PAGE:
Karla gives half of her earnings from serving at the Olive Garden to her mom for rent. She gives an allowance to her younger sister, and she recently emptied out her savings account to help her brother when he encountered serious financial trouble. “It’s OK,” she insists, “because I have my brother.”
Ostensibly their apartment isn’t much — outside, brown paint is peeling and stray dogs have the run of the parking lot. The crime rate is high — when Karla parks at the far reaches of the complex late nights after her shift, she sprints from the car to front door.
“I have never had any crime happen against me,” she says. “But I know it happens. We had a neighbor who just got robbed.”
But warmth permeates the inside of the tidy, colorful, welcoming flat. On a weekday afternoon in spring, mom is cooking in the kitchen and spicy aromas waft across the living room where the TV is set to a Spanish game show. Framed family photos occupy shelves and walls, and pink playthings stand in neat piles (that is until Karla’s 2-year-old niece barrels in and attacks them). Karla’s textbooks, folders and papers form towering kitchen-table skyscrapers. With precision, she has inked important dates onto a handmade wall calendar — Nov. 5 is the anniversary of her dad’s death. June 5 is graduation day.
She was accepted to all eight colleges for which she applied. She credits the AVID program and exceptional instructors including her chemistry teacher, Steve Kim and AVID teachers like Pam Gayden. “I never expected I would ever get into college, go to college, get scholarships, and all of this happened thanks to them.”
Despite her demonstrated drive and talent, Karla is humble, her guidance counselor Donna Lambeth says. “She had to retake an easy algebra class because of some transfer technicality, and she finished in record time with no complaints. Then she makes great greades in super-hard classes.”
Karla plans to double major in psychology and special education at University of North Texas in Denton. There is an Olive Garden near campus, she says. She will transfer, continue waiting tables and paying a share of her family’s household expenses.
Gratitude seems to be the magic that propels this young woman.
She misses her father terribly, she says, but is grateful for the path on which the tragedy put her. And she has what she wants most — “My family, all together. As long as we are together, I can deal with anything else.”
Though she has been in the United States since she was an infant, Camila Melero is proud of her Mexican roots. That can be tough, she admits, in a world where hundreds of thousands of Americans support presidential candidate Donald Trump.
Camila is on the student council and a member of the Young Republicans. In club meetings her peers openly discuss support for Trump and his promise to build a massive wall he says will help keep undocumented Mexican immigrants from entering our country.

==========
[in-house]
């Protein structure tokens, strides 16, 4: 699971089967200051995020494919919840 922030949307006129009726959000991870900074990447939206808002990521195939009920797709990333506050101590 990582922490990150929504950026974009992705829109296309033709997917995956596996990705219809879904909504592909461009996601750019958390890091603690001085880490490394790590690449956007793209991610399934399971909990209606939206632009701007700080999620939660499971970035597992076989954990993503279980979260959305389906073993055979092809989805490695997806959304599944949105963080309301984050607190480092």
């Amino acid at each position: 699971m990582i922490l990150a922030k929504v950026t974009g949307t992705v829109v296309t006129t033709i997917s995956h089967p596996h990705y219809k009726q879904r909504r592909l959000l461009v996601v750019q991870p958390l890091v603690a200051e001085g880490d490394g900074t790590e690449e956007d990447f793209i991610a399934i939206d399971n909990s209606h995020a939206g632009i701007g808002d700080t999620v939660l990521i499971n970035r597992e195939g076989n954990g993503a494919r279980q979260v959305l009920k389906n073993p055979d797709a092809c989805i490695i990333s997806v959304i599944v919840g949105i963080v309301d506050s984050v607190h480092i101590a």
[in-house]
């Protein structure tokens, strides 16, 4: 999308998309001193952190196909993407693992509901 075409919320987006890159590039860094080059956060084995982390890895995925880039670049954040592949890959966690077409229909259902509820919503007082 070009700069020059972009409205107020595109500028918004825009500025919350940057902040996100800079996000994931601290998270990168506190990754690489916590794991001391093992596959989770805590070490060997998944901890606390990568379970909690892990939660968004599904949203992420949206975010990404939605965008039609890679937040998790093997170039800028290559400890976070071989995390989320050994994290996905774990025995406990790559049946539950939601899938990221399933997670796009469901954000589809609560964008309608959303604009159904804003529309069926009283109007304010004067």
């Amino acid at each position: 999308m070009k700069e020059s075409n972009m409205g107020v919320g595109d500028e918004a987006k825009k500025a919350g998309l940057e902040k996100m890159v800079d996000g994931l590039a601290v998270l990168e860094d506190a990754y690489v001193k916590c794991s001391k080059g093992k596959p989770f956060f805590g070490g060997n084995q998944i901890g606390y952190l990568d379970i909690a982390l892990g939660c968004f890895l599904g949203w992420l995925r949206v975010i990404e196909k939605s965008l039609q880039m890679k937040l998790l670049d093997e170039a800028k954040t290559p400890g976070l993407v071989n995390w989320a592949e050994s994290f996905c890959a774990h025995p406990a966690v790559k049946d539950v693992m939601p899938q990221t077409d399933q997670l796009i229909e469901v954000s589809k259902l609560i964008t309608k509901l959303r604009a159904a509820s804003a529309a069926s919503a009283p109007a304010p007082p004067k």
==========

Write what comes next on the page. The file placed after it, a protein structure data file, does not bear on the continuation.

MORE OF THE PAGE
It sometimes hurts, she says. It is hard to not take it personally.
“Trump doesn’t like Mexicans, and my family is all Mexicans,” she says. “My mom has her own business and pays taxes. She never had welfare. I don’t think a wall should be built up and I don’t think Trump should talk about people like he does.”
Camila — who is intelligent and glamorously nerdy in dark-rimmed glasses over deep, observant, long-lashed eyes — shrugs most of it off. She has her sights set on more controllable things. In quick, clipped sentences she describes her plan to become a coder and work for Apple, though “Google would be OK too,” she says.
“I had a lot of problems growing up so I grew a pretty thick skin,” she says. “I try not to stress about those things I can’t do anything about.”
The hardest time of her life, she says, was during her sophomore year, when her mother had to travel to Mexico to “deal with immigration-status issues.”
“I was basically alone my whole sophomore year, making sure my sister is OK.”
Her sister was in eighth grade at the time and Camila had to act as mom despite her young age. She worried about her sister, she says, because the women in her family had a history of alcohol abuse. She knew her sister was nearing an age of temptation and needed a role model.
“I’ve seen in my family how alcohol can ruin lives. It starts as a game and then it takes your life.”
She says her family’s problems were rooted in alcoholism. Her mom, who had drinking problem, is recovering.
But while she tried to be there for her sister, who was there for her?
“I felt really lonely without my mom, because my mom is my best friend.”
Her stepfather was in charge, but he was always gone at work or elsewhere, she says. She only saw her biological father once a month, she says.
“When you don’t have a parent around, choosing to come to school, especially in elementary school and junior high, can be hard. I am proud of myself for being motivated to succeed and make it through all of my education, through senior year.”
Camila not only made it through that and subsequent years, she thrived, remaining on the academic honor roll and playing forward on the girls soccer team. Her teacher Rebecca Wood says she feels lucky to know Camila. “I think she is inspirational because she refuses to be defined by where she comes from, but instead focuses on where she is going,” Wood says. “She also is a great friend to all of her peers who count on her for advice, laughs, and support.”
The day of our interview, she is decidedly giddy. “Tonight is senior night. It’s our last home game and the night where the seniors are recognized. I’ve been waiting for it for four years.”